Popular 'Westing Game' adapted for stage
When the lights dim at McKeesport Little Theater this weekend, the 1979 Newbery Medal-winning novel “The Westing Game” by Ellen Raskin will come to life.
The novel has become popular reading material in school for many students and that popularity has carried over to the stage.
“When I was going through school, this was not something I read,” director Mark Calla said. “Today, it's read a lot in school and is pretty popular.”
Mystery fans should enjoy the show, which is about Sam Westing's 16 heirs trying to decipher clues and determine how the self-made millionaire died. The winner will inherit his $200 million fortune and his company.
“It's a scenario where you have a group of people who have to look at each other in a different light,” Calla said. “In this story, they form a real bond and a lasting friendship.”
Unlike the book, he said, the play ends with the mystery being solved but does not tell what happens to the characters down the road.
“This is about a locked-room mystery,” he said of the show. “Before Westing dies, he manipulates all 16 heirs into taking a room in the same apartment complex and he pits them against each other.”
The focus of the show, Calla said, is a young girl named Turtle Wexler.
“It's really and truly her story,” he explains, “but you get pieces of all their stories throughout the show. More than anything, it's about her and the relationships she encounters along the way.”
The cast for “The Westing Game” is a mixed bag of experienced performers and newcomers to the stage. “There are some long, extended scenes with 14 people in a room together and that takes a lot of concentration and listening skills,” the director said, noting there are approximately five performers making their acting debuts. “The seasoned actors are an example for the newcomers because they can look up to them and watch them and learn and that is always a good thing.”
In the final rehearsals before opening night, Calla said Victoria Perl, who portrays Turtle, has proven herself on the stage. “It's rare to find a 13-year-old who gets up onstage and holds her own against adults. She is super smart and has such poise when she's out there with her peers.”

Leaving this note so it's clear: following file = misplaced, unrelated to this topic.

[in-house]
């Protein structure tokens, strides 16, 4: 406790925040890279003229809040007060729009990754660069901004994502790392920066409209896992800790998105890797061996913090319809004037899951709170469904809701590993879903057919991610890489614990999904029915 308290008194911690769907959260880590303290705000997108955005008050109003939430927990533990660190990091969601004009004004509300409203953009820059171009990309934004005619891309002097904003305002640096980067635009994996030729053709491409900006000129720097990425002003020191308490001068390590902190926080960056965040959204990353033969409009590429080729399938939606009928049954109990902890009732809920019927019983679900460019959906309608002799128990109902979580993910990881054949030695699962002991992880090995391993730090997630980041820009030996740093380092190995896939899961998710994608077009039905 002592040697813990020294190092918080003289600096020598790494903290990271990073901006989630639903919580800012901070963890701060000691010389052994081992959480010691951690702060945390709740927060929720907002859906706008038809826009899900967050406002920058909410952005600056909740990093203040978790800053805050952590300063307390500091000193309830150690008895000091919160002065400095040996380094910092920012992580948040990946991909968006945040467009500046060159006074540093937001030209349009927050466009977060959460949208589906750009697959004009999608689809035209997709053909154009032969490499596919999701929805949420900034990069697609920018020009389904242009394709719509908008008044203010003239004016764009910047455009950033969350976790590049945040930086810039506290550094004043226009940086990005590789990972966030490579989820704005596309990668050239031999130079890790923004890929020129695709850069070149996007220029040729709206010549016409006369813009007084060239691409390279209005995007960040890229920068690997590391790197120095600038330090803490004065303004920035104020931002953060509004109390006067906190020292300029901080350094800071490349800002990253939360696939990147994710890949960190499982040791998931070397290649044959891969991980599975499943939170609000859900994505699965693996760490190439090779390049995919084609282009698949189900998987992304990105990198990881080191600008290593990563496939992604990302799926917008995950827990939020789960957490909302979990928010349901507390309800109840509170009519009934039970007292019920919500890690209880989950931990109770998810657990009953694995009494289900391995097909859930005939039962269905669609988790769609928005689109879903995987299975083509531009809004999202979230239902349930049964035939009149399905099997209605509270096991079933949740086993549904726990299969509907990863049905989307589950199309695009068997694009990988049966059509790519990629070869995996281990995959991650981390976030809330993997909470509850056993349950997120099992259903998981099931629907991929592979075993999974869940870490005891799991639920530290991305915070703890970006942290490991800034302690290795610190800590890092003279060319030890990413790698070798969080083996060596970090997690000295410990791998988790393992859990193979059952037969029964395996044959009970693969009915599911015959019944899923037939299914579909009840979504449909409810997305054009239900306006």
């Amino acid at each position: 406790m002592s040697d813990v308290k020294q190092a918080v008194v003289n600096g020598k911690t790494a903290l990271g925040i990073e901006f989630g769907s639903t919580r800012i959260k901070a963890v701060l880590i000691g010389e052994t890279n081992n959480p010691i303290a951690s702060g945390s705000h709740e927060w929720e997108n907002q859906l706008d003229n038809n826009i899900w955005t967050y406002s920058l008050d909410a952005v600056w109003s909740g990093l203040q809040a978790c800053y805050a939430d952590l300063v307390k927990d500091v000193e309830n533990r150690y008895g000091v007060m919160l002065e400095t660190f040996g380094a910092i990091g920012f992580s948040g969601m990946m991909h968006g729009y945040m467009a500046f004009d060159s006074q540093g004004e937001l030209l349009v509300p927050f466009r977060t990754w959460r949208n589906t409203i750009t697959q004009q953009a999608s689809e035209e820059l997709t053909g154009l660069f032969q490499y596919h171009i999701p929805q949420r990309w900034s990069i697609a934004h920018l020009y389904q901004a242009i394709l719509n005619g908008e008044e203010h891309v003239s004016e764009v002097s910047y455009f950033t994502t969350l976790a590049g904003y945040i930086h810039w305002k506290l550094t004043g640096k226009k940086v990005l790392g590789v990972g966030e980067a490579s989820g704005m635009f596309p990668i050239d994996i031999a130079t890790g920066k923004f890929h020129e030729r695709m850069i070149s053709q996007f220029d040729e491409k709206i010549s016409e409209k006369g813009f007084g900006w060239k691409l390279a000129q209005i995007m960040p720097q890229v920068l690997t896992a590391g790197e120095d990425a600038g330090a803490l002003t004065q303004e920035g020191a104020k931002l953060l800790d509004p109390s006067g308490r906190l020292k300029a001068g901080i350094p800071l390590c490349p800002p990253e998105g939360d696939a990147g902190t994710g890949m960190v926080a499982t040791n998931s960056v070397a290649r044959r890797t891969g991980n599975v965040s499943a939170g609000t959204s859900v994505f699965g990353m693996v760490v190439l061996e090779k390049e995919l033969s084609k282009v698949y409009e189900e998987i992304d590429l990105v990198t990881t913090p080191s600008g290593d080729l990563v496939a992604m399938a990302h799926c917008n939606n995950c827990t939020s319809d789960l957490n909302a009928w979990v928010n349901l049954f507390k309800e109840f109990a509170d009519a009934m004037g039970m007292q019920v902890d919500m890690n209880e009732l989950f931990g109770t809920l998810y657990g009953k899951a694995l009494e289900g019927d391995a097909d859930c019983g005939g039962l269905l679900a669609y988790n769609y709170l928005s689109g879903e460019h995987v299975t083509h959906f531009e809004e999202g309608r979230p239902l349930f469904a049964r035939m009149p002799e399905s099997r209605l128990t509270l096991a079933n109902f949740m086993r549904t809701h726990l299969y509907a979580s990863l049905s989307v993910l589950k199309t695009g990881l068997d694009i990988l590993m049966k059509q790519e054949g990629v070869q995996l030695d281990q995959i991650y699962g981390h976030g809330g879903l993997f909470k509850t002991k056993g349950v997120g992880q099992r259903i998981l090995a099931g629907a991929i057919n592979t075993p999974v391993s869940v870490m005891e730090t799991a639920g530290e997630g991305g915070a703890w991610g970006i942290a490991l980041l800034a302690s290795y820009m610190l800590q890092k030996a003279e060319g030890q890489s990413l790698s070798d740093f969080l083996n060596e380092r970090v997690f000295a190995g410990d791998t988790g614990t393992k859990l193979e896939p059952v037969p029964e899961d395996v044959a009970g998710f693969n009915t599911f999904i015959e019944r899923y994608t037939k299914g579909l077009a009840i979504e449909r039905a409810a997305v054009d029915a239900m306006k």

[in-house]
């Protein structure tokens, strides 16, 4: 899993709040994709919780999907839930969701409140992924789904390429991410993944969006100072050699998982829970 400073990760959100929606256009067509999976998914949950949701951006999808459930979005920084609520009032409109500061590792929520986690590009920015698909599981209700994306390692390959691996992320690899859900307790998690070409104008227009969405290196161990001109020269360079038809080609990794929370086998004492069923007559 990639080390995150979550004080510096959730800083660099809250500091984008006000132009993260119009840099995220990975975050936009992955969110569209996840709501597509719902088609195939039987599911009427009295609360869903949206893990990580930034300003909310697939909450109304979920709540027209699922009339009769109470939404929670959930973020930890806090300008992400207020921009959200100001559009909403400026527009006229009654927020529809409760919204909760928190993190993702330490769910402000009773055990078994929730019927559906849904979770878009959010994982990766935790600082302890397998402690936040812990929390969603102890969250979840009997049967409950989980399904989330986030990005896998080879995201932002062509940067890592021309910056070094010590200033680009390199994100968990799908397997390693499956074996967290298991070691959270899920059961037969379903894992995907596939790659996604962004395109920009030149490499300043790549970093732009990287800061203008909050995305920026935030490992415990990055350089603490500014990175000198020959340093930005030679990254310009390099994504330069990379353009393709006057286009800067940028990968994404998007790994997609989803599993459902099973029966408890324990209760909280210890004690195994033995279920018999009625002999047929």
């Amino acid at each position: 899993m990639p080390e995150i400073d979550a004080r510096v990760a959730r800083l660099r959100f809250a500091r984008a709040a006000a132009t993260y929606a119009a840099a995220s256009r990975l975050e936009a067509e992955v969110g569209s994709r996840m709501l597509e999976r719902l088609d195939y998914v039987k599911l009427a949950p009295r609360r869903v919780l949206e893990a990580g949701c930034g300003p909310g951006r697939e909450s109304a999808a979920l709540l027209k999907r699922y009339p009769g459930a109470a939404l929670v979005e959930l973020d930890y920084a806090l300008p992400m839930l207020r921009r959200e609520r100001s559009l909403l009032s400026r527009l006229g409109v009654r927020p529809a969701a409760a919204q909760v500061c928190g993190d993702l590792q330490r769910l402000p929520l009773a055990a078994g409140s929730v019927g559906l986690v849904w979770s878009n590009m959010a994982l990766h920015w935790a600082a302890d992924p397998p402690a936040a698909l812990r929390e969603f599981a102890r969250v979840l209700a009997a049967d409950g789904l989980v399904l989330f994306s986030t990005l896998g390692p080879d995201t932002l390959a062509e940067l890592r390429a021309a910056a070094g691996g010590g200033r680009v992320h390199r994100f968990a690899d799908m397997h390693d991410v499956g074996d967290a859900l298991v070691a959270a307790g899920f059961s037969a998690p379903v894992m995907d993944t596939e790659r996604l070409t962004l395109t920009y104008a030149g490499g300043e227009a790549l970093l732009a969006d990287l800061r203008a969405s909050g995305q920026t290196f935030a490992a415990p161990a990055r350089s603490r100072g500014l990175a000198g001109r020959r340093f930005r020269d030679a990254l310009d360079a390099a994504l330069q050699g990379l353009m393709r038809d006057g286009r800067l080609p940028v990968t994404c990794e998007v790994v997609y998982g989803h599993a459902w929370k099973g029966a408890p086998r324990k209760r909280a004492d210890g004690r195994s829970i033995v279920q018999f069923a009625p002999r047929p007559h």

In recent years, Calla's presence at MLT has been onstage as a performer, being in recent productions of “One Flew Over the Cuckoo's Nest,” “The Drowsy Chaperone” and “How to Succeed in Business Without Really Trying.”
He started acting in high school and that led to an interest in directing.
“For 10 years, all I wanted to do was direct, then a couple years ago I wanted to jump back into acting. Work was stressful and acting is a release for me. It's been about two years since I've directed,” the North Versailles Township resident said.
Reflecting on “The Westing Game,” Calla said one character learns a valuable lesson about what can happen when you have nothing but your work and lose touch with family.
“I hope people see the need to hold on to family and things that are important,” Calla said. “If you are a workaholic, it's never too late to get those things back into your life.”
Carol Waterloo Frazier is an editor for Trib Total Media. She can be reached at 412-664-9161, ext. 1916, or firstname.lastname@example.org.
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